in his diary April 13, 1843,Saw schoolmaster Thomas Starr King,— capital fellow, only nineteen. Taught school three years. Supports his mother.
He went into Walker's three courses of lectures, and took good notes.
Reads French, Spanish, Latin, Italian, a little Greek and begins German.
He is a good listener.
He resigned his position August 1, 1843.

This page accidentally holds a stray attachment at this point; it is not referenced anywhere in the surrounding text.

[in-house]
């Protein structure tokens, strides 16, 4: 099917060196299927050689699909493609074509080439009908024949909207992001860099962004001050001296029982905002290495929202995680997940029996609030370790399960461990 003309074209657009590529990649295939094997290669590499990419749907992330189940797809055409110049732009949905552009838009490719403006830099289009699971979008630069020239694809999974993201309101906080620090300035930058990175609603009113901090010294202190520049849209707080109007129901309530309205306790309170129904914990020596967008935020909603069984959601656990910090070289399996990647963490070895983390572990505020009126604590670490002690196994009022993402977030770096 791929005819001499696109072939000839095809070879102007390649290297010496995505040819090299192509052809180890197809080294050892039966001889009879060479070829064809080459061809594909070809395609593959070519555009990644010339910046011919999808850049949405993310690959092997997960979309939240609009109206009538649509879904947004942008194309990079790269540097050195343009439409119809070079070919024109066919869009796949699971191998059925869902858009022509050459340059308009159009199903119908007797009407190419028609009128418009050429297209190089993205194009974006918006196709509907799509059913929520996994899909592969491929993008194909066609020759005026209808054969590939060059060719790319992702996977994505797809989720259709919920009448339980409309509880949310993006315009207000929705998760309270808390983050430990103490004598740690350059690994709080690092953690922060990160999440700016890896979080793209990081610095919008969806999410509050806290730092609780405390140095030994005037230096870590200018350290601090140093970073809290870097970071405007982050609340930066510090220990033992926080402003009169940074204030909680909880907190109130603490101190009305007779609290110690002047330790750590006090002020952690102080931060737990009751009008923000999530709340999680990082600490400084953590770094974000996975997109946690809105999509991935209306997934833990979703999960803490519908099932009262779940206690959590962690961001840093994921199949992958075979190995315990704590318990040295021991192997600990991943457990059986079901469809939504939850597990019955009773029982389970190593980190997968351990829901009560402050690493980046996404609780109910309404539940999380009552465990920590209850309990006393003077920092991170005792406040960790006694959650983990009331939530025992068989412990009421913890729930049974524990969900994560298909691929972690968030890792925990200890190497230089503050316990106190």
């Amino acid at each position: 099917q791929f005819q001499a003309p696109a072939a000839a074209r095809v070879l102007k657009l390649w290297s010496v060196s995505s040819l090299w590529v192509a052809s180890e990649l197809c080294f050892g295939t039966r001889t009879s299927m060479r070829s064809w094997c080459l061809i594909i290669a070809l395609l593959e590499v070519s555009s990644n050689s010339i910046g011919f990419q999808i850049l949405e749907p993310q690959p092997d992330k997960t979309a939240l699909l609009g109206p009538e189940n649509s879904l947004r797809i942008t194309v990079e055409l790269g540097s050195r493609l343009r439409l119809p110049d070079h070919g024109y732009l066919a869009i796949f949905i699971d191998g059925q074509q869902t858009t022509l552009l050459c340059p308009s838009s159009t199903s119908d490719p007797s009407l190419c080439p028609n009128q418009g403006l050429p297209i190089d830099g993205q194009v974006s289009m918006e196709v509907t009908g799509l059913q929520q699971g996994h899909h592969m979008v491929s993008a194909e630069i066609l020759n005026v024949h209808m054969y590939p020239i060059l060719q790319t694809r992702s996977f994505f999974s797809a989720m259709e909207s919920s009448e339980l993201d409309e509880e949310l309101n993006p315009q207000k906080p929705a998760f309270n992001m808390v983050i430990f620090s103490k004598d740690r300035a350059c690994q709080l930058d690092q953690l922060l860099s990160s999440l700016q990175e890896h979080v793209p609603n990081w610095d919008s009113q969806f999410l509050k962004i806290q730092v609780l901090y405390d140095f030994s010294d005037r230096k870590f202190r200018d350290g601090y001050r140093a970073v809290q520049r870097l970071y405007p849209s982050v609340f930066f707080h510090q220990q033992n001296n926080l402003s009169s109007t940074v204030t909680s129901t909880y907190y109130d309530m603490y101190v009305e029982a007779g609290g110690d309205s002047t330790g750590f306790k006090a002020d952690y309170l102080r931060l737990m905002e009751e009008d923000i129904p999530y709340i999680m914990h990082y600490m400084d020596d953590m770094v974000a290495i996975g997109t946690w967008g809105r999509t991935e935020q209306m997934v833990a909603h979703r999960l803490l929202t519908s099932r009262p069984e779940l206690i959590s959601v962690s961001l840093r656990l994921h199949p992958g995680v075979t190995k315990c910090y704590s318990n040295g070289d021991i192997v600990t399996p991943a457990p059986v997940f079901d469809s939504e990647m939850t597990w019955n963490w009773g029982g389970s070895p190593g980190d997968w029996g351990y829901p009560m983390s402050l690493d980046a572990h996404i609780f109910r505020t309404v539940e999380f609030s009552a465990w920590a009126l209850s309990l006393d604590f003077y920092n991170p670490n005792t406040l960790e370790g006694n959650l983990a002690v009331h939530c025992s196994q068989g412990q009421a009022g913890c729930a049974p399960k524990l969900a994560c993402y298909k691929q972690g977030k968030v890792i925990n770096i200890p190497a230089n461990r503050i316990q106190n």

In 1845, at the invitation of the citizens of Medford, he delivered the Fourth of July oration in the Unitarian Church.
Service in our schny years he returned to America in 1860, and from the following item in the Art journal, May, 1875, we may infer that Medford was placed under contribution for art's sake: Brown's Sunrise, Genoa , is one of those gorgeous, idealized, hazy Italian scenes, for which this artist is so much noted, in the vein of Turner.
Is it not something to have had with us an artist whose pictures are to be seen in the Boston Art Club and Boston Athenaeum, and were found in the homes of Governor Clafli